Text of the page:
3 December 2021

The Omicron Covid-19 variant was found in a 19-year-old female foreign student who arrived in Malaysia on Nov 19 from South Africa via a Singapore transit and complied with home quarantine in Ipoh, Perak.

The first Covid-19 case with the Omicron variant has been reported in Malaysia in a foreign student who arrived here on November 19 from South Africa, five days before the world was alerted of the new strain.

Health Minister Khairy Jamaluddin announced today that the imported Omicron case of the 19-year-old woman, who was double vaccinated with Pfizer, was discovered after the Institute for Medical Research (IMR) ran PCR genotyping assay on 74 positive Covid-19 samples detected at the Kuala Lumpur International Airport from November 11 to 28.

South Africa previously raised the alert about Omicron, which is believed to be more transmissible than Delta, on November 24, before the World Health Organization (WHO) classified the B.1.1.529 strain a variant of concern on November 26.

Health Minister Khairy Jamaluddin speaks at a press conference at the Ministry of Health's headquarters in Putrajaya on September 24, 2021. Picture from the Ministry of Health.
Health Minister Khairy Jamaluddin speaks at a press conference at the Ministry of Health’s headquarters in Putrajaya on September 24, 2021. Picture from the Ministry of Health.

IMR subsequently ran whole genomic sequencing after one of the 74 samples tested with PCR genotyping assay indicated a possible Omicron case, with the sequencing confirming yesterday the Omicron infection.

Khairy said the 19-year-old woman — who did an RT-PCR test upon arrival in Kuala Lumpur International Airport (KLIA) on November 19 after transiting through Singapore from South Africa — underwent a 10-day quarantine at accommodation provided by her private university in Ipoh, Perak. Her test result showed positive for Covid-19 on November 20.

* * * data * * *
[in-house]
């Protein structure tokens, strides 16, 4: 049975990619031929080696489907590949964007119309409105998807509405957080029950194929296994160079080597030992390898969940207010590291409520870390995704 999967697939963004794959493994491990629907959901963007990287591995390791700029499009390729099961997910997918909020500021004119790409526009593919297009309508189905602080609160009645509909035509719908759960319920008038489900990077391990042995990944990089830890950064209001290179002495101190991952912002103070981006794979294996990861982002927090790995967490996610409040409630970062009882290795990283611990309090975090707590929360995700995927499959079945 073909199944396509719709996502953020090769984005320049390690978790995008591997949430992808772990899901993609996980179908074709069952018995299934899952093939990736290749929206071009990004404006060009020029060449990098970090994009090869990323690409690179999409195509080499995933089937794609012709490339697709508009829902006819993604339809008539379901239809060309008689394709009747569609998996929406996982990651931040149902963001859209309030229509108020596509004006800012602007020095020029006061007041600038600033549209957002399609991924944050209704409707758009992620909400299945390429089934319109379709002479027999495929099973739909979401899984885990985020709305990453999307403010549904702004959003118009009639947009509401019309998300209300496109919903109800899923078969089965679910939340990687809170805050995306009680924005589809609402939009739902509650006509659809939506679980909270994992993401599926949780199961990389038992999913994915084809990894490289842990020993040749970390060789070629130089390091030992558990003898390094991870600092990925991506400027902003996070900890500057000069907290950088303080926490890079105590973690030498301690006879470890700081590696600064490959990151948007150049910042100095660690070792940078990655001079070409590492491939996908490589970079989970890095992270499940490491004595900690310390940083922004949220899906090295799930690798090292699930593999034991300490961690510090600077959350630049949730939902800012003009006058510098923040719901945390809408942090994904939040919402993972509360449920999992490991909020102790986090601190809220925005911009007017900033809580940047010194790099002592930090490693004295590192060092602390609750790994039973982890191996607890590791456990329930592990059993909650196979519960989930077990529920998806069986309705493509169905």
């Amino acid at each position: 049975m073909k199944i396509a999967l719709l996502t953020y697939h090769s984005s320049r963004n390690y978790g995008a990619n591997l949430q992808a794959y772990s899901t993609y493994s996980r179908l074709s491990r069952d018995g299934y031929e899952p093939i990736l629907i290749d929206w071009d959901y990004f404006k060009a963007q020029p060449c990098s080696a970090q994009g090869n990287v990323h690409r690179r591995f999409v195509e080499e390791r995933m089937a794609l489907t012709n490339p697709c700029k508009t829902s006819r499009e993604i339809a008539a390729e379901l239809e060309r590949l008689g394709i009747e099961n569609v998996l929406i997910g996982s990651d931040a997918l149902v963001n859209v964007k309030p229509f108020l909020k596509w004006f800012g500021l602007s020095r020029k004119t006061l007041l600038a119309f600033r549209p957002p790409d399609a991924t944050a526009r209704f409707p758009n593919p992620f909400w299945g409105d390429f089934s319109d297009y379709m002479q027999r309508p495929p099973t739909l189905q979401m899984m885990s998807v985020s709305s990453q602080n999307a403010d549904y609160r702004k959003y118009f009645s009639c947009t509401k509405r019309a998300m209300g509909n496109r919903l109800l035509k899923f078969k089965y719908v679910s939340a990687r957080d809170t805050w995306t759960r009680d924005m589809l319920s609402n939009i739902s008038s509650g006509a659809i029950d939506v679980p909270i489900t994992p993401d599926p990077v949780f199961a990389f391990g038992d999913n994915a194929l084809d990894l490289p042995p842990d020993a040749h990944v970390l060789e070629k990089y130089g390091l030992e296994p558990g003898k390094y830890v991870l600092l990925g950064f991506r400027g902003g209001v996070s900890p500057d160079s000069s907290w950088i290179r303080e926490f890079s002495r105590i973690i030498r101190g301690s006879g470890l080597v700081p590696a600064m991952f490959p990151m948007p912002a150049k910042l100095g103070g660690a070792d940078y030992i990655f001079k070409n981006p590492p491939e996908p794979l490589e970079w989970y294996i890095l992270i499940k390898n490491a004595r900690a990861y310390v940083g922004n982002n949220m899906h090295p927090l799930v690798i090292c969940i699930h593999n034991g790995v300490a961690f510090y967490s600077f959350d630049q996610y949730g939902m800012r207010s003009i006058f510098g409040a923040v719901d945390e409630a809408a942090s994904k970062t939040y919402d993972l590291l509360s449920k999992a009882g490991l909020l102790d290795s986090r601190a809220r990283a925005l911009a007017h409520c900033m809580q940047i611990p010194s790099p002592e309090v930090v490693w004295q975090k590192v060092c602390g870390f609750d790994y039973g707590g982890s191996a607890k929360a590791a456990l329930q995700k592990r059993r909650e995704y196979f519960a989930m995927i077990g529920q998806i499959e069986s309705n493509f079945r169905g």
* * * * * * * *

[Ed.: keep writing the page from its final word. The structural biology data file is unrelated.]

She was self-isolating at an apartment in Ipoh, as two of her housemates stayed elsewhere during her quarantine that ended on November 29.

Khairy said the 19-year-old, who did not show symptoms, followed her home surveillance order dutifully.

The student took a bus to travel to Ipoh from KLIA. Khairy said five people — bus passengers and driver — who were identified through contact tracing showed negative results in two Covid-19 tests. They were also given mandatory quarantine orders.

“We did contact tracing that was quite intensive on this case to know who was involved, or who was around the case, including those who were on the plane, those who checked in at the same area at KLIA, and investigations are continuing to ensure no cross infection,” Khairy told a press conference today.

“Because this case happened on 19 November, because we looked at previous samples to do PCR genotyping assay, and we did whole genomic sequencing, we found that the current system works — our quarantine, contact tracing, pre-departure test, on-arrival test.

“In this case, although it was an imported case, because the current system works, this case so far did not cause other infections.”

He added that despite the Omicron case, coronavirus infections have not increased in Ipoh.

The student who was infected with Omicron, her two housemates, three students who had close contact with her, a bus driver, and a university staff will also be swabbed with the RT-PCR test today again.

Khairy said travellers arriving from high-risk countries at KLIA will be given a digital tracker device throughout their quarantine period.

All international arrivals at Langkawi in the Langkawi travel bubble must test with professional antigen RTK on Day Three and Day Five post-arrival.

The Singapore vaccinated travel lane will continue for now.

Malaysia is still retaining eight countries from southern Africa on its red list of travel restrictions: South Africa, Botswana, Eswatini, Lesotho, Mozambique, Namibia, Zimbabwe, and Malawi.

Source: codeblue.galencentre.org

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